External Directors

As a reminder, pursuant to the recent amendments in 2016 to regulations under the Israeli Companies Law, an Israeli public company whose shares are listed on Nasdaq or the NYSE may, subject to certain conditions, opt out of the requirements under the Israeli Companies Law concerning the composition of its audit committee and compensation committee and the appointment of external directors. There is no impact from a US perspective of the changes introduced by the amendments. Individuals who are "external directors" generally also satisfy NYSE and Nasdaq independence requirements. Given the significant challenges involved in compensating external directors and ensuring their presence on board committees, companies that have not opted out should consider whether to do so in 2017.


Shareholder Activism

Israeli companies have historically not experienced shareholder activism in the same way as their US counterparts. This is beginning to change. An activist hedge fund sought to block Mellanox's acquisition of EZchip (which closed at the start of 2016) by soliciting proxies in opposition and nominating a "short slate" of two directors to the board. In the ordinary course of their annual meeting cycles, Israeli companies are more frequently experiencing the use, or a threat of the use, of Israeli corporate mechanics that permit shareholders holding a relatively small percentage of shares to nominate directors or include items on the meeting agenda.

Israeli law governs the mechanics of these actions and companies should review their articles of association with US and Israeli counsel in order to identify where opportunities for activists might exist. In the final analysis, the Israeli Companies Law contains more shareholder-friendly provisions than Delaware law, making it likely that the nascent activist trend will continue in the future. Companies would be advised also to hold their annual meetings early enough in the year to allow time to postpone until later in the year if the need arises.


Acquisition Trends and Readiness

A detailed discussion of acquisitions is beyond the scope of this short memorandum, but a few considerations are worth noting. In 2016, there were two completed acquisitions of Israeli companies that were public in the United States: EZchip and RR Media. Companies should be prepared for a larger volume of acquisitions in 2017, particularly if the capital markets continue to strengthen and valuations reach levels where sales become more attractive:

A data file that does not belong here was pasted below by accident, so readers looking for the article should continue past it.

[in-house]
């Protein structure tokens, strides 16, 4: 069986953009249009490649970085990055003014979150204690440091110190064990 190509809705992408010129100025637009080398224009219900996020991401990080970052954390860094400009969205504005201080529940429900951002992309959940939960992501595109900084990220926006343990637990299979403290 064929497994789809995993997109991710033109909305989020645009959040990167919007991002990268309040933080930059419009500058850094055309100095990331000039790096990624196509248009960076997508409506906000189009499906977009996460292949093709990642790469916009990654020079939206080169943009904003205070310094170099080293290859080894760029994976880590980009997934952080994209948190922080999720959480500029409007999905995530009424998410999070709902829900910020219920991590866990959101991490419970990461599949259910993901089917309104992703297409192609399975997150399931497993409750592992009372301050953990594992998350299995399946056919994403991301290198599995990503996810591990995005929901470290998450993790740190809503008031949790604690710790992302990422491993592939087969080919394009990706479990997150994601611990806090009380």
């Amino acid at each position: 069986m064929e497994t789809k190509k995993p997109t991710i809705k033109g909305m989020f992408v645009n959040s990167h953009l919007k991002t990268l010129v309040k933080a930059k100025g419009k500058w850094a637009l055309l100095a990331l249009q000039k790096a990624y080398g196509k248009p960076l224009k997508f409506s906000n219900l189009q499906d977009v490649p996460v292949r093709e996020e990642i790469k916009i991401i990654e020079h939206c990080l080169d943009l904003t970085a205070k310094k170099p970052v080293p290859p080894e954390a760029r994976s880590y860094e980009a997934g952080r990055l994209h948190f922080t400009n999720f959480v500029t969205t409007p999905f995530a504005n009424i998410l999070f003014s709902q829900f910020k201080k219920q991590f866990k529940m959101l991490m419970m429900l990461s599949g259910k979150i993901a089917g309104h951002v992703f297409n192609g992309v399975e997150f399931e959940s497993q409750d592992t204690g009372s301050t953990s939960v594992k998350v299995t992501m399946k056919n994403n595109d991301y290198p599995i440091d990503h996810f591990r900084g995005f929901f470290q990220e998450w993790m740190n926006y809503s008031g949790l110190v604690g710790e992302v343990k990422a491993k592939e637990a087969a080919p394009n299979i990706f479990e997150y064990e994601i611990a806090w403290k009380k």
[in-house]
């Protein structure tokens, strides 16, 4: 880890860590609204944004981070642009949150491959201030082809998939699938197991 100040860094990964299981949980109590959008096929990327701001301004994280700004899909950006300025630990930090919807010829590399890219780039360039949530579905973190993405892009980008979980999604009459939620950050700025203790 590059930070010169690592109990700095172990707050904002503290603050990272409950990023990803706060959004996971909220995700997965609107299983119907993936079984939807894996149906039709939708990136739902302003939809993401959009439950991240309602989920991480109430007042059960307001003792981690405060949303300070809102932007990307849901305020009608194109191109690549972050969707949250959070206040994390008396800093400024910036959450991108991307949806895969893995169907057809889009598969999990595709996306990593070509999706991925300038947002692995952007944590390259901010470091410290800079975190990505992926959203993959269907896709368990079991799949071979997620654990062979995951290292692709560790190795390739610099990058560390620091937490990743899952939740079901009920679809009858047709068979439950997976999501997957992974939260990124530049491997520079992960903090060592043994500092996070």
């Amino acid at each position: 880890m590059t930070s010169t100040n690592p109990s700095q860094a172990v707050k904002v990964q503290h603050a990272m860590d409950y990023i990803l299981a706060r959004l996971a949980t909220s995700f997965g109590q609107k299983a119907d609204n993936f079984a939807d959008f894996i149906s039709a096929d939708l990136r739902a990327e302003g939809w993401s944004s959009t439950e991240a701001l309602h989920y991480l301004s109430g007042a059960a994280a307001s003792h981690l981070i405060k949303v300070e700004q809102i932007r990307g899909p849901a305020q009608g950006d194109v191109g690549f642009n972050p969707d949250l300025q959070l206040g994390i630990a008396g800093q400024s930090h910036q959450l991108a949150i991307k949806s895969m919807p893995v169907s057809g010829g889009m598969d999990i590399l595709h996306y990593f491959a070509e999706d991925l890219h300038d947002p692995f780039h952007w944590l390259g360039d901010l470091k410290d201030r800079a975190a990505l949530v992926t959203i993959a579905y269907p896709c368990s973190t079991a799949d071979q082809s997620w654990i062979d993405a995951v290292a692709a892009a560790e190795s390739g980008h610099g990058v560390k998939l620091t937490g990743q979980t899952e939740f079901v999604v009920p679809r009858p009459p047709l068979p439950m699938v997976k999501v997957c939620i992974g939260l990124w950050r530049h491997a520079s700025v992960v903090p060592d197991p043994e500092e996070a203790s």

• Readiness: Review Change of Control Arrangements. Instituting appropriate change of control arrangements for the CEO of an Israeli listed company is more challenging and time-consuming than it would be for its US counterpart because of the need for shareholder approval. It is worth reviewing these arrangements now by calculating the compensation that will be paid to senior management upon a change of control and deciding whether additional awards or other adjustments are advisable in order to provide appropriate incentives should such a transaction arise. Compensation consultants are increasingly being engaged by the compensation committees of Israeli companies to advise on this topic and on routine compensation matters generally.
  • Trends: Interest from Private Equity and Chinese Acquirers. Private equity acquirers have taken a more active interest in the Israeli market and, with the US$1.6 billion acquisition of Keter Group by BC Partners in 2017, it has been demonstrated that an acquisition of an Israeli company using significant leverage raised in the international debt markets is possible. We expect private equity firms to show continued interest in Israeli companies with foreign revenue and reach and strong cash flow that could service debt. We note also that Chinese asset managers, along with other Chinese acquirers, have also shown strong interest in Israeli assets.